I took Shotokan Karate as a very young child for about 2 years (6-8 years old) and gave it up because I was even younger and more ignorant than I am now. As I progressed in life, the idea of taking a martial art kept popping back up for many reasons (i.e. I got in a fight.... and lost.... terribly, I wanted more exercise, I thought it looked cool, a cute girl I knew was training in one so if I did I would have a conversation starter ;^), etc.).

Eventually, I stopped being lazy and asked my friends who took martial arts what they recommended for someone of my build (kinda scrawny) and disposition (not the tearing out eyeball type). I got quite a few responses. I walked into a jiu-jitsu dojo only to hear a sensei explaining to 6-year-olds that "there are 3 types of fighting. Contact, bone-breaking, and lethal." I ran out, clutching my turning stomach.

I communicated my distaste to a more knowledgeable friend of mine who has studied ninjitsu for 5 years, in addition to wing chun and, you guessed it, aikido, for a short while. He recommended aikido, giving me one piece of advice: "Don't ask to see if something would really work."

I visited one of the aikido dojo in my area and was instantly transfixed by the grace of the movements involved coupled with their effectiveness. I came back a week later and began my training.

As far as staying in aikido goes, I can pinpoint my reason to one moment in time. I had been training for only a few weeks but had managed to pick up how to fall fairly quickly, which, in my opinion, saved my life.

Imagine yourself surrounded by drunken college football linesmen who have a taste for blood, running into each other to the music of some crappy pop band (let's call them blank 182). You came for one of the opening bands, which had just departed, and the crowd has gone from "friendly jostling" to "every man for himself." What's the best solution? Run!

It wasn't long before a 400 lb., 6'9" man decided I would be fun to pick up over his head and throw. While sailing through the air, I somehow managed to twist my body into a breakfall position (the only one I have done somewhere near correct that to this day), only to land on the ground with a loud smack.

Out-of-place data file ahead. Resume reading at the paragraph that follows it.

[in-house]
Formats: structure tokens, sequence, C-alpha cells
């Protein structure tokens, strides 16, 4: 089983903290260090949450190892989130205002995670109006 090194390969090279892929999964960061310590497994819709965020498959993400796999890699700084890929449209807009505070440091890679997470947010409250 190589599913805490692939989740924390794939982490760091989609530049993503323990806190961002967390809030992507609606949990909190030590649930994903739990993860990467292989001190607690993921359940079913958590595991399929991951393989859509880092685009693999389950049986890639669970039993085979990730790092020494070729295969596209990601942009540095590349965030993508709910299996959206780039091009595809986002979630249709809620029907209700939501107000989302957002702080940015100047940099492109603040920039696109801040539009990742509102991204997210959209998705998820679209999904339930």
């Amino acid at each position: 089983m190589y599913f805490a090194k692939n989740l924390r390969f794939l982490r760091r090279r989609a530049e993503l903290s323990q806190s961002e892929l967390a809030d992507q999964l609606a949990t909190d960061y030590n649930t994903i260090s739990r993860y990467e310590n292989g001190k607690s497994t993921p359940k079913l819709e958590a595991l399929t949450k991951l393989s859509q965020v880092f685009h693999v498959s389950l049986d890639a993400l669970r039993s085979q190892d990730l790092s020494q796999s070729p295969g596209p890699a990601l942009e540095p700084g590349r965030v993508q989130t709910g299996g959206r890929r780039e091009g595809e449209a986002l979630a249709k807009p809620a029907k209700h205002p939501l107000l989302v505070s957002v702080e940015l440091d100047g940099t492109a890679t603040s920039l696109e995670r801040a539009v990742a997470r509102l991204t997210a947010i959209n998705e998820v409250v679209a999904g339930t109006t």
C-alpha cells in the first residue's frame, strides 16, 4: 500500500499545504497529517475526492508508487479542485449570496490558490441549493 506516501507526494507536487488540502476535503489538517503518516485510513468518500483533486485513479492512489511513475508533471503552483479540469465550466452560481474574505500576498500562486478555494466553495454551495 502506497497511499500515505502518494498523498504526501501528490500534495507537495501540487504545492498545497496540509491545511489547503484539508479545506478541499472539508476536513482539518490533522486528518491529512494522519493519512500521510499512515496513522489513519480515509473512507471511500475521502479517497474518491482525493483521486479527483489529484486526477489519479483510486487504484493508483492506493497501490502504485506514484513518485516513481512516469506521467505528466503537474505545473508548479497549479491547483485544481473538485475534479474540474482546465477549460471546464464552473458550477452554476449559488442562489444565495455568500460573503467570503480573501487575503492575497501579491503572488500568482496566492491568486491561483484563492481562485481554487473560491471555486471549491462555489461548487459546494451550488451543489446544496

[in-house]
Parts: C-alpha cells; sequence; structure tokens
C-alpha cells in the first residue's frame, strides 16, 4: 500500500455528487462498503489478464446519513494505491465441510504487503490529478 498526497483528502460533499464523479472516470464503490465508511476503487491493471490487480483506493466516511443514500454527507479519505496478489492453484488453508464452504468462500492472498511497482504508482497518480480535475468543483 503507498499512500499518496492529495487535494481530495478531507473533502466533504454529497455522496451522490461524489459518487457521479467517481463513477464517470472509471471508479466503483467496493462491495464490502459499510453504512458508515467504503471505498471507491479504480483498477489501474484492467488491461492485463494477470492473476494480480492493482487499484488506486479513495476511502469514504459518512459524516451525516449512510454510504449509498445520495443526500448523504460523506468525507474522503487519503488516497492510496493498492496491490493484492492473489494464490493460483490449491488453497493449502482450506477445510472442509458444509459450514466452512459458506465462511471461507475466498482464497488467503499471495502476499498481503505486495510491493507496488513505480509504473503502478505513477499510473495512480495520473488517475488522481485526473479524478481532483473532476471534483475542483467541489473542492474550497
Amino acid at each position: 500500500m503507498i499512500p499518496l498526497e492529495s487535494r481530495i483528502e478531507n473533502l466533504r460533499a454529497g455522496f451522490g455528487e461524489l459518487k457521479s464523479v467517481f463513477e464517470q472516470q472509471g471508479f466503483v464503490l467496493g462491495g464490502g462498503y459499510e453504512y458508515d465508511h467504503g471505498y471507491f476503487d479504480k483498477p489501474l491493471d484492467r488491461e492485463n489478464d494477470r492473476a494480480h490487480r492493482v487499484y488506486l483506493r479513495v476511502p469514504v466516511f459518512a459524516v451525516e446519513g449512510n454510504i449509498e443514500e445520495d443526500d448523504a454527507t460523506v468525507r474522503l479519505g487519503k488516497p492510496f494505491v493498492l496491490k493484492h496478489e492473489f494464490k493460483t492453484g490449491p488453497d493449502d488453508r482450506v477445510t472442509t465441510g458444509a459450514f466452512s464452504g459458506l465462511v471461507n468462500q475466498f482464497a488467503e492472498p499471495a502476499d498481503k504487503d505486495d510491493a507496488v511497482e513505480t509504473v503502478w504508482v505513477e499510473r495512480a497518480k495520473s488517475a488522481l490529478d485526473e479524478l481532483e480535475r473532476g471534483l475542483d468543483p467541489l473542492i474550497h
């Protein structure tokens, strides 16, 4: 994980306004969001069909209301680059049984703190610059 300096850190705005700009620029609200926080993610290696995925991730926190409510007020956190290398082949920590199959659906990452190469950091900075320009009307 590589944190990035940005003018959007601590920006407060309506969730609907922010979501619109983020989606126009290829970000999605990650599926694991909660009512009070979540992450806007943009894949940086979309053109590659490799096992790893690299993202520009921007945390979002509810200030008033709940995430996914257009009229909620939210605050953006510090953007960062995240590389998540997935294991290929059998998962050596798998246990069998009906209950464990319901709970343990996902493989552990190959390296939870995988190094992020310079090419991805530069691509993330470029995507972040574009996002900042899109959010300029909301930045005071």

Instead of a broken neck, I had a hand that stung. I got up in time to see 5 bouncers dragging this intoxicated wreck away because of our little tossing incident.

I had no idea how I lived, but I sure as heck wasn't stopping after I was able to throw a huge man out to his car with almost no effort!

Love * Peace * Unity
Brian

aarjan
01-03-2001, 04:42 AM
Years ago I saw a Martial Arts Gala on the television (from Paris?) where a very old guy used aikido and an umbrella to trow a couple of young guys around. The magic was that it seemed he didn't do anything but move. Years later (1 and a half year ago) I wanted a new challenge. I played waterpolo all my life when I suddenly remembered the old guy. Using the internet I found a great dojo near my home, called them and a week later I was on the tatami for the first time. I even stopped my waterpolo career to have more time for Aikido.

Have a great Aikido year,

sceptoor
01-24-2001, 01:33 AM
Two words. 'Steven' and 'Seagal'.

I admit, I never would have learned of "Aikido" if it weren't for him.

Later, when I was 25, as I was searching for a MA to join, I stumbled upon a dojo boasting "8 martial arts combined as one". That would be "Chung Moo Do". I joined for a couple of months, just long enough to hear the "join our black belt program" sales pitch, and that's when I split. I never returned. I'm GLAD I did that.

The one good thing to come from that was the re-introduction to Aikido.(not that they have a true idea of the art by any stretch), BUT, THERE WAS THAT "WORD" AGAIN..... "Aikido".

A few years later, I started to search for an MA again, and I found a small handful of dojos in Tampa. The closest to my house is at the University of South Florida, and they have EXCELLENT instructors-- Joe Oglesby, Evelyne Williams, and Guy Hagen. http://ctr.usf.edu/aikido/